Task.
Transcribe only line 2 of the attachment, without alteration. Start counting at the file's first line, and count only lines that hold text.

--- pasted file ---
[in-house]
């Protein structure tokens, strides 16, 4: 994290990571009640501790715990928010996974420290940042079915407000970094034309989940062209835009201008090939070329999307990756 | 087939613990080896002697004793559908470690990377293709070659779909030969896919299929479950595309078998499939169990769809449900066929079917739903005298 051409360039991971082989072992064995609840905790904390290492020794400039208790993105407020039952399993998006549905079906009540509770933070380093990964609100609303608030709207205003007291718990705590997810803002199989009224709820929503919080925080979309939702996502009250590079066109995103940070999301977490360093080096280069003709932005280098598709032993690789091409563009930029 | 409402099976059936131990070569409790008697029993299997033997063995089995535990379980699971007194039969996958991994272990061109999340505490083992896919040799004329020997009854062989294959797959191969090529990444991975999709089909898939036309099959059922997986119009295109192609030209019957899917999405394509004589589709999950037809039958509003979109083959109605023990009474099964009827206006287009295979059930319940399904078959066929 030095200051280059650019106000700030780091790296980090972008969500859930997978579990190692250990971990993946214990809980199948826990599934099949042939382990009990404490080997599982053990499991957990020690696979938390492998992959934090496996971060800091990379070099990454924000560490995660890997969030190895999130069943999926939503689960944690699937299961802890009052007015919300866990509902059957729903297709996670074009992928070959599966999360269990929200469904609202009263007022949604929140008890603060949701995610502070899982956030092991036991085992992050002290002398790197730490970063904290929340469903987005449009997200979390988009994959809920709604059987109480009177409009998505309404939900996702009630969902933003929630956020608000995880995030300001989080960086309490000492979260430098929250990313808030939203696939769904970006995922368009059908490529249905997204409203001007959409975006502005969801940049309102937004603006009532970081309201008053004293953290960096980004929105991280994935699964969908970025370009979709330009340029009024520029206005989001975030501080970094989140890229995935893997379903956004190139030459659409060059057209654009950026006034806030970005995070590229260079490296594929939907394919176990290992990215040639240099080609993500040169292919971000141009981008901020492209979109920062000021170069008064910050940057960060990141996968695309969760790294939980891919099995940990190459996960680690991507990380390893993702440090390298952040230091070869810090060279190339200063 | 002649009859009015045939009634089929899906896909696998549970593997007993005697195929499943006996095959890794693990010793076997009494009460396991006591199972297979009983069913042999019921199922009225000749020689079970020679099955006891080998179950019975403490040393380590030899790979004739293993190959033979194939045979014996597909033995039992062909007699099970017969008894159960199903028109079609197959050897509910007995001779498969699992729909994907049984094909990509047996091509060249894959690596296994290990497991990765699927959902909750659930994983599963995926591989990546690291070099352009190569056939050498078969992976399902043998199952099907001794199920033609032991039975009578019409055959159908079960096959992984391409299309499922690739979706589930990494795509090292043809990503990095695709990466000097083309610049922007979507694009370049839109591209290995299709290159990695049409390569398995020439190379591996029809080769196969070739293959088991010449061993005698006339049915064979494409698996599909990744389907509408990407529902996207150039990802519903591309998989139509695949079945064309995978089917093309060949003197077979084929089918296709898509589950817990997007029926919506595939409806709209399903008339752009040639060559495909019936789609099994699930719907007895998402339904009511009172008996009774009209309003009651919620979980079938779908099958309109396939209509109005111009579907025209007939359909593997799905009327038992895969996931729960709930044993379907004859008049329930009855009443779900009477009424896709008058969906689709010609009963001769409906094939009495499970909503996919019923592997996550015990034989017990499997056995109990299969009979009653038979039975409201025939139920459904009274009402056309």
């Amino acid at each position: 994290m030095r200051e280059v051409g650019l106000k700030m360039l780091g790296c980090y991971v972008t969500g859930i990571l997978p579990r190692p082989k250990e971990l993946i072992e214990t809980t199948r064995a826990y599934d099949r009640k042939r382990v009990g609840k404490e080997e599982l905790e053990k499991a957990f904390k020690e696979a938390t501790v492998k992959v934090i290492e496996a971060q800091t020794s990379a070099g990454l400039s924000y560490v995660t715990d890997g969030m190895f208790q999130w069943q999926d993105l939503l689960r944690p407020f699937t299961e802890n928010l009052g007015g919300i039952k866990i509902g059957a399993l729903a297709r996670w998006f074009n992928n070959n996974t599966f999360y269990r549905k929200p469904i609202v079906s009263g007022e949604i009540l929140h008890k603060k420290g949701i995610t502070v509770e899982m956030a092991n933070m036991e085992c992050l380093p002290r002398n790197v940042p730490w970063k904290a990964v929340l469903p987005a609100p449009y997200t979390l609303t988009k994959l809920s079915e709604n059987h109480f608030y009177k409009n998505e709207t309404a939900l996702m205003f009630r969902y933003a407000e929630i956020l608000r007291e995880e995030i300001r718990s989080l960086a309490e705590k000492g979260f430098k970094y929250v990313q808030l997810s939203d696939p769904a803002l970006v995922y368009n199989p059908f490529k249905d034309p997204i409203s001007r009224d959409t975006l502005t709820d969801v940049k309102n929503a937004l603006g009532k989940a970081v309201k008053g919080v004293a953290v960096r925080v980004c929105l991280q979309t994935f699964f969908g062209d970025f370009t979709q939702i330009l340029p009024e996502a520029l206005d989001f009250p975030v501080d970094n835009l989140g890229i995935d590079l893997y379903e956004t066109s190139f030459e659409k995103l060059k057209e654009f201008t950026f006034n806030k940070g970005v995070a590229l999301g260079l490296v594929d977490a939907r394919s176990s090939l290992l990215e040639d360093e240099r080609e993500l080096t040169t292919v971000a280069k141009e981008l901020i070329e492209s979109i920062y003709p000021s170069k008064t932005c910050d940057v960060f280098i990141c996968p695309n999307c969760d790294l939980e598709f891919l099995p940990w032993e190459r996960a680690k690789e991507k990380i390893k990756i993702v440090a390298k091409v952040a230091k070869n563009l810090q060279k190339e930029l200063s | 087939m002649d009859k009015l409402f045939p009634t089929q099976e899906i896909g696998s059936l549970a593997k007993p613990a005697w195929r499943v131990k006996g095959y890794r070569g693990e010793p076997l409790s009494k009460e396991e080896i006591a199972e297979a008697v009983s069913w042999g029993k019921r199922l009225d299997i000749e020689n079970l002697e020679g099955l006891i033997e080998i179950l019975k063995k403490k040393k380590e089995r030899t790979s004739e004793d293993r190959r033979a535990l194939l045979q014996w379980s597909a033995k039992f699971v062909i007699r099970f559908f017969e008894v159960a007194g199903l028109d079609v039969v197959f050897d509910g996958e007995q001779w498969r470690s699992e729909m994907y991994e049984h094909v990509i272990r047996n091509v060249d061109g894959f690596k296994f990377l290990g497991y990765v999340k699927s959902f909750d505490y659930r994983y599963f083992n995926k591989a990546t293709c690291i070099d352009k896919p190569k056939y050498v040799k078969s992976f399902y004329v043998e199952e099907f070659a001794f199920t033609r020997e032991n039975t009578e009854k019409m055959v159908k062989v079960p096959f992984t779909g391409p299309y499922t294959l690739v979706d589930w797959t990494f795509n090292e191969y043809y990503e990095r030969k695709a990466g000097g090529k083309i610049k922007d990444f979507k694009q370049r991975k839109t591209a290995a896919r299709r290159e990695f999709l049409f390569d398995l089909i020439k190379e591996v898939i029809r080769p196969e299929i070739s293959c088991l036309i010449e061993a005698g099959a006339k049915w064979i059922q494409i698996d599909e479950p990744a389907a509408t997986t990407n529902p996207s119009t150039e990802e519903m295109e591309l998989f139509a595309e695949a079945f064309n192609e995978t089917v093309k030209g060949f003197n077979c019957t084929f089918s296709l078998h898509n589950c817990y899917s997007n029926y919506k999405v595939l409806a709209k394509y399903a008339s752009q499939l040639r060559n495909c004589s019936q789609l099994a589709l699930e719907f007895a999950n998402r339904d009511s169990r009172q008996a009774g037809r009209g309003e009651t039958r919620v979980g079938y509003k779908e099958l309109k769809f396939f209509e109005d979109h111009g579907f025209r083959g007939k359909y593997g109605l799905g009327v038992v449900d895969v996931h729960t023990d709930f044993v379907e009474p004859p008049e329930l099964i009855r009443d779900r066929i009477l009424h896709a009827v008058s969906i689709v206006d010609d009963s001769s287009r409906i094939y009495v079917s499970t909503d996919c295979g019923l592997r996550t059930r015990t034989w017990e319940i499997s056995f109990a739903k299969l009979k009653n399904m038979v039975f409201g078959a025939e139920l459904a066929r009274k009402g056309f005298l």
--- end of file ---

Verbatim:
């Protein structure tokens, strides 16, 4: 994290990571009640501790715990928010996974420290940042079915407000970094034309989940062209835009201008090939070329999307990756 | 087939613990080896002697004793559908470690990377293709070659779909030969896919299929479950595309078998499939169990769809449900066929079917739903005298 051409360039991971082989072992064995609840905790904390290492020794400039208790993105407020039952399993998006549905079906009540509770933070380093990964609100609303608030709207205003007291718990705590997810803002199989009224709820929503919080925080979309939702996502009250590079066109995103940070999301977490360093080096280069003709932005280098598709032993690789091409563009930029 | 409402099976059936131990070569409790008697029993299997033997063995089995535990379980699971007194039969996958991994272990061109999340505490083992896919040799004329020997009854062989294959797959191969090529990444991975999709089909898939036309099959059922997986119009295109192609030209019957899917999405394509004589589709999950037809039958509003979109083959109605023990009474099964009827206006287009295979059930319940399904078959066929 030095200051280059650019106000700030780091790296980090972008969500859930997978579990190692250990971990993946214990809980199948826990599934099949042939382990009990404490080997599982053990499991957990020690696979938390492998992959934090496996971060800091990379070099990454924000560490995660890997969030190895999130069943999926939503689960944690699937299961802890009052007015919300866990509902059957729903297709996670074009992928070959599966999360269990929200469904609202009263007022949604929140008890603060949701995610502070899982956030092991036991085992992050002290002398790197730490970063904290929340469903987005449009997200979390988009994959809920709604059987109480009177409009998505309404939900996702009630969902933003929630956020608000995880995030300001989080960086309490000492979260430098929250990313808030939203696939769904970006995922368009059908490529249905997204409203001007959409975006502005969801940049309102937004603006009532970081309201008053004293953290960096980004929105991280994935699964969908970025370009979709330009340029009024520029206005989001975030501080970094989140890229995935893997379903956004190139030459659409060059057209654009950026006034806030970005995070590229260079490296594929939907394919176990290992990215040639240099080609993500040169292919971000141009981008901020492209979109920062000021170069008064910050940057960060990141996968695309969760790294939980891919099995940990190459996960680690991507990380390893993702440090390298952040230091070869810090060279190339200063 | 002649009859009015045939009634089929899906896909696998549970593997007993005697195929499943006996095959890794693990010793076997009494009460396991006591199972297979009983069913042999019921199922009225000749020689079970020679099955006891080998179950019975403490040393380590030899790979004739293993190959033979194939045979014996597909033995039992062909007699099970017969008894159960199903028109079609197959050897509910007995001779498969699992729909994907049984094909990509047996091509060249894959690596296994290990497991990765699927959902909750659930994983599963995926591989990546690291070099352009190569056939050498078969992976399902043998199952099907001794199920033609032991039975009578019409055959159908079960096959992984391409299309499922690739979706589930990494795509090292043809990503990095695709990466000097083309610049922007979507694009370049839109591209290995299709290159990695049409390569398995020439190379591996029809080769196969070739293959088991010449061993005698006339049915064979494409698996599909990744389907509408990407529902996207150039990802519903591309998989139509695949079945064309995978089917093309060949003197077979084929089918296709898509589950817990997007029926919506595939409806709209399903008339752009040639060559495909019936789609099994699930719907007895998402339904009511009172008996009774009209309003009651919620979980079938779908099958309109396939209509109005111009579907025209007939359909593997799905009327038992895969996931729960709930044993379907004859008049329930009855009443779900009477009424896709008058969906689709010609009963001769409906094939009495499970909503996919019923592997996550015990034989017990499997056995109990299969009979009653038979039975409201025939139920459904009274009402056309």